Since its founding, the United States has defined itself as the supreme protector of freedom throughout the world, pointing to its Constitution as the model of law to ensure democracy at home and to protect human rights internationally. Although the United States has consistently emphasized the importance of the international legal system, it has simultaneously distanced itself from many established principles of international law and the institutions that implement them. In fact, the American government has attempted to unilaterally reshape certain doctrines of international law while disregarding others, such as provisions of the Geneva Conventions and the prohibition on torture.
America’s selective self-exemption, Natsu Taylor Saito argues, undermines not only specific legal institutions and norms, but leads to a decreased effectiveness of the global rule of law. Meeting the Enemy is a pointed look at why the United States’ frequent—if selective—disregard of international law and institutions is met with such high levels of approval, or at least complacency, by the American public.
“This book will help readers understand the United State’s contradictory and often shocking role in the international legal community. A violator of international law from the day of its declaration of ‘independence,’ America, as Saito boldly points out, is indeed the enemy to colonized people within and beyond its borders.”
-Sharon H. Venne,Chief Negotiator, Akaitcho Dene First Nation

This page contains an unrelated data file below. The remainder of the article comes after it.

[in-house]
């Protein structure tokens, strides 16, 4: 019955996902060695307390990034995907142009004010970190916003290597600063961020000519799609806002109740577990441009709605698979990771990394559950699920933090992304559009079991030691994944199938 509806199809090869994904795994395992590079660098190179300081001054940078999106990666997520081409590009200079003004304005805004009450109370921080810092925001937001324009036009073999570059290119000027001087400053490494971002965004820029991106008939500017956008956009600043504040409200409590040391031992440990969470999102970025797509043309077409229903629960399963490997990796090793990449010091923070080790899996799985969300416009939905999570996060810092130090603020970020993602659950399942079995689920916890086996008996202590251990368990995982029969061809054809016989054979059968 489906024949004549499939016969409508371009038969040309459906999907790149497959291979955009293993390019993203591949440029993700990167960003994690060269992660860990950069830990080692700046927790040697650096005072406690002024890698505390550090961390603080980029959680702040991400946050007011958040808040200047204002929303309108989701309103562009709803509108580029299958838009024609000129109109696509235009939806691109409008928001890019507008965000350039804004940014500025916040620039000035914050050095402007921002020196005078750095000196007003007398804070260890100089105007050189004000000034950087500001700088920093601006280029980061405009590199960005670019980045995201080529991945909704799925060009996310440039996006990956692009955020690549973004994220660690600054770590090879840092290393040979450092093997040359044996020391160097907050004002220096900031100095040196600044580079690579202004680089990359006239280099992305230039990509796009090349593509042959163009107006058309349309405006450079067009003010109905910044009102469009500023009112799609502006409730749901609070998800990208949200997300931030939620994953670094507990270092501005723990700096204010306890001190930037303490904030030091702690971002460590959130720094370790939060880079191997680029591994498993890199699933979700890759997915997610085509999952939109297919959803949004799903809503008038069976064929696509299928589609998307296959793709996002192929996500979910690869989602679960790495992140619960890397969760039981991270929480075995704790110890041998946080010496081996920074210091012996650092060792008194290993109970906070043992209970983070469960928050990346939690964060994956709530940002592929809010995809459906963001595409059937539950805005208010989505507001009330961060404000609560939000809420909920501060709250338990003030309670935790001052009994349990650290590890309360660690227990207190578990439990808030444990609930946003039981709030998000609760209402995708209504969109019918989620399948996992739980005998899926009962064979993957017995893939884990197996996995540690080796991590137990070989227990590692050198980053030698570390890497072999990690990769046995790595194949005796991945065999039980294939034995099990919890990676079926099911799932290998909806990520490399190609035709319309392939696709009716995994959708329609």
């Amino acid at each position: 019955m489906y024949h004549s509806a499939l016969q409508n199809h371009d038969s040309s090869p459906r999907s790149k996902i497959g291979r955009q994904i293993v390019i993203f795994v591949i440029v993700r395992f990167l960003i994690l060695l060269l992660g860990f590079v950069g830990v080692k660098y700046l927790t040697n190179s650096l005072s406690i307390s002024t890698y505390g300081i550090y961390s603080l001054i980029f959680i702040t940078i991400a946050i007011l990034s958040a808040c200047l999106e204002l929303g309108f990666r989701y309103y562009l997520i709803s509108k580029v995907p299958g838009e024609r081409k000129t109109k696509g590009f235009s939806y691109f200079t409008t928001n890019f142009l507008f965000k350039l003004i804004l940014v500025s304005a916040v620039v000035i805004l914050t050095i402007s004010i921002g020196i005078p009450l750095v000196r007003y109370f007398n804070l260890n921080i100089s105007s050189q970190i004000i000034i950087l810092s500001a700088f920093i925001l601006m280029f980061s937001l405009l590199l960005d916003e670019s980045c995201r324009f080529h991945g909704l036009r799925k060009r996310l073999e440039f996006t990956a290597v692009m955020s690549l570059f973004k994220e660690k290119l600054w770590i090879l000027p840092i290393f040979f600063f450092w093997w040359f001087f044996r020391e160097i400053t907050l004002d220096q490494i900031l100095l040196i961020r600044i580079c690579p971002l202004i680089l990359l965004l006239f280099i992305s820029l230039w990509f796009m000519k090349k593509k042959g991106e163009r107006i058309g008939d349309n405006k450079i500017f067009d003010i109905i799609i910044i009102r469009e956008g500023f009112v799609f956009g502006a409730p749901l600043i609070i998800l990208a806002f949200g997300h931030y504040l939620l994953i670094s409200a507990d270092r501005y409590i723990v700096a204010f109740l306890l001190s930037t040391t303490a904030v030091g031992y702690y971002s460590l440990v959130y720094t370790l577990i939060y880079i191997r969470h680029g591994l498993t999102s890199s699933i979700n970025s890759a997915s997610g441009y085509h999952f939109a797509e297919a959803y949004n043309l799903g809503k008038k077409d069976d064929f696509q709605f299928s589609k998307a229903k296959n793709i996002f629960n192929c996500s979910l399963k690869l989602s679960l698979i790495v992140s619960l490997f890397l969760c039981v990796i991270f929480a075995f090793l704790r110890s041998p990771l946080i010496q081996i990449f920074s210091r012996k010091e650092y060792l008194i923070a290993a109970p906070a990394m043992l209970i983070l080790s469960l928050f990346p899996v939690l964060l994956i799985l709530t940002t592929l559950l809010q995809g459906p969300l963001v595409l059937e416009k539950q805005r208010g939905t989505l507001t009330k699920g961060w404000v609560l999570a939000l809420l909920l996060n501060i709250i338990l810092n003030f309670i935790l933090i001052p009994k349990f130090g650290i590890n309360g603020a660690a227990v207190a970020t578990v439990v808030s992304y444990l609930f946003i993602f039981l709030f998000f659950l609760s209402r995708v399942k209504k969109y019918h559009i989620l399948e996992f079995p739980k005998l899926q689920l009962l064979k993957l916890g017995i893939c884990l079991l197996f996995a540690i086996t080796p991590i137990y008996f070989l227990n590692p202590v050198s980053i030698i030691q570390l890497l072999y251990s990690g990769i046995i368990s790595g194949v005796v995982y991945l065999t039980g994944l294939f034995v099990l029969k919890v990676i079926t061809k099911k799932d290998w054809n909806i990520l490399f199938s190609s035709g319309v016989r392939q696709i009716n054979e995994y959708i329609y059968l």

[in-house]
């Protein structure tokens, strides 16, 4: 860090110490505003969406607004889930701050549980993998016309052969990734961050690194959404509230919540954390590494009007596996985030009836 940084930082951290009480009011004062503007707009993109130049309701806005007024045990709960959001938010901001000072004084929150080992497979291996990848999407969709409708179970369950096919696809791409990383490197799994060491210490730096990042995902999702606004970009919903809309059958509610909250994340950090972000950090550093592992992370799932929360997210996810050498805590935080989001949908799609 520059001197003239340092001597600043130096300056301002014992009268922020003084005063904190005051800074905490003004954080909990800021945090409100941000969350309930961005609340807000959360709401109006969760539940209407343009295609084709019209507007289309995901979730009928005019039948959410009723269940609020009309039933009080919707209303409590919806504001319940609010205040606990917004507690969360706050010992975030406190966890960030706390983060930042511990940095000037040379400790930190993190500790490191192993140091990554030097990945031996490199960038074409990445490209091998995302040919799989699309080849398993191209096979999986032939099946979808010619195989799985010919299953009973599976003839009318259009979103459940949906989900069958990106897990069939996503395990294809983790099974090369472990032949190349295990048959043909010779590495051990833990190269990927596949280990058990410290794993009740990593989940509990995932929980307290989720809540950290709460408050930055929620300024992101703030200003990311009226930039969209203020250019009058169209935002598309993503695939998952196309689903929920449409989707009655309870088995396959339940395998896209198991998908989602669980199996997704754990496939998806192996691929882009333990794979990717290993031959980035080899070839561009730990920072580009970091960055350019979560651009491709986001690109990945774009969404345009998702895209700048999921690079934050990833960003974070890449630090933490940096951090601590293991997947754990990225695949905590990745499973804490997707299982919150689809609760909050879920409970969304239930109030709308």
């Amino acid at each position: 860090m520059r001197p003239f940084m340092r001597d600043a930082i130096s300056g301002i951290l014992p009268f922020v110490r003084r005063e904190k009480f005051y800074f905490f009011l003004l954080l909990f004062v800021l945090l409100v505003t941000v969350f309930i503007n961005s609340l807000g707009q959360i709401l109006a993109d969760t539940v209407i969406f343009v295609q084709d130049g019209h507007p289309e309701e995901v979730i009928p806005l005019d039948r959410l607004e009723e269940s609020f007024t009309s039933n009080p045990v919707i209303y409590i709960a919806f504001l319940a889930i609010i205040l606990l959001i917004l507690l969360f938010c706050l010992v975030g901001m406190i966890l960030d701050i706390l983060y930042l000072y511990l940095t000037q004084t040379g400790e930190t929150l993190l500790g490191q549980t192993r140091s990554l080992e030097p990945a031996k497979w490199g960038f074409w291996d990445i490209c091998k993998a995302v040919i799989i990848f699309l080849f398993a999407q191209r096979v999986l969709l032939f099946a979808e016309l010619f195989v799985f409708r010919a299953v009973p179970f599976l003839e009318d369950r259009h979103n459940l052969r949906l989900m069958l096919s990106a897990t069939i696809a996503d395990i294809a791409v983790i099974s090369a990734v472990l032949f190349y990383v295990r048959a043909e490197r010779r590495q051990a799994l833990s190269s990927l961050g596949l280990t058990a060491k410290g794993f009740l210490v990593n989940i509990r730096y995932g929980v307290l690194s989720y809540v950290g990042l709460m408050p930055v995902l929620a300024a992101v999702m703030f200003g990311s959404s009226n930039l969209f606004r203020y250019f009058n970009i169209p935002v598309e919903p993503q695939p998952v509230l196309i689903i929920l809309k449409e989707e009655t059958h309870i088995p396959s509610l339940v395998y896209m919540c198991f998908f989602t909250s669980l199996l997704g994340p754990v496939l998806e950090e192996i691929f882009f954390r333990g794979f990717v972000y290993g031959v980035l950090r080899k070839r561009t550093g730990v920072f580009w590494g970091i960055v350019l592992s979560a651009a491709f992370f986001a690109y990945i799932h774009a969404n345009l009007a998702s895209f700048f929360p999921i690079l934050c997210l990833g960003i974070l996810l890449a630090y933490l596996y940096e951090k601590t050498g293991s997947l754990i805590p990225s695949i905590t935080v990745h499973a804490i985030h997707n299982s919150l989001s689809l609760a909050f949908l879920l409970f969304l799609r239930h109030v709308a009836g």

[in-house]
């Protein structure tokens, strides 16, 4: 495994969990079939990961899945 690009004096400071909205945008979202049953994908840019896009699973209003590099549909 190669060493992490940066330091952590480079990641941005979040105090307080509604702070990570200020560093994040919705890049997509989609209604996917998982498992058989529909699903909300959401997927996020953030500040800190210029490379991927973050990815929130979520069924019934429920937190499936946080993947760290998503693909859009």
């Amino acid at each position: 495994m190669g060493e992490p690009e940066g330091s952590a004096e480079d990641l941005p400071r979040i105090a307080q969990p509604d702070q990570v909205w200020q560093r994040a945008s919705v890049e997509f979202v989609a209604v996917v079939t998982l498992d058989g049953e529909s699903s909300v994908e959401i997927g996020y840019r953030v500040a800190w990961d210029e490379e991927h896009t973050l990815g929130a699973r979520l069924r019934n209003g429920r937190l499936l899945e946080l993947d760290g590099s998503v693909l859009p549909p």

“Much has been written about the theme of American exceptionalism. Few works, however, possess the richness, range and depth of Saito’s superb and timely book, which provides new and disturbing insight into the origins and enduring character of this exceptionalism—and its consequences for America and the world.”
-Antony Anghie,SJ Quinney School of Law, University of Utah
“A must read for those concerned about human dignity, justice, freedom from violence, and the rule of law in an increasingly interdependent world, Meeting the Enemy challenges the reader to consider the abnegative consequences of an exceptionalism openly embraced by elites in the Bush Administration and still fostered by an Obama Administration that is partly conflicted between rhetoric and deeds.”-Jordan J. Paust,author of Beyond the Law: The Bush Administration’s Unlawful Responses in the “War
“Saito has produced a synthesis that is thought-provoking and challenging, and it provides a welcome attempt to place the contemporary moment in the 'war on terror' into a much longer historical frame. Most of all, like all good critical scholarship, scholars and students can look to this book as a way to interrogate one’s commitments about the American Project.” -Law & Politics Book Review
... is a pointed look at why the United States’ frequent - if selective - disregard of international law and institutions is met with such high levels of approval, or at least complacency, by the American public.”-Los Angeles Daily Journal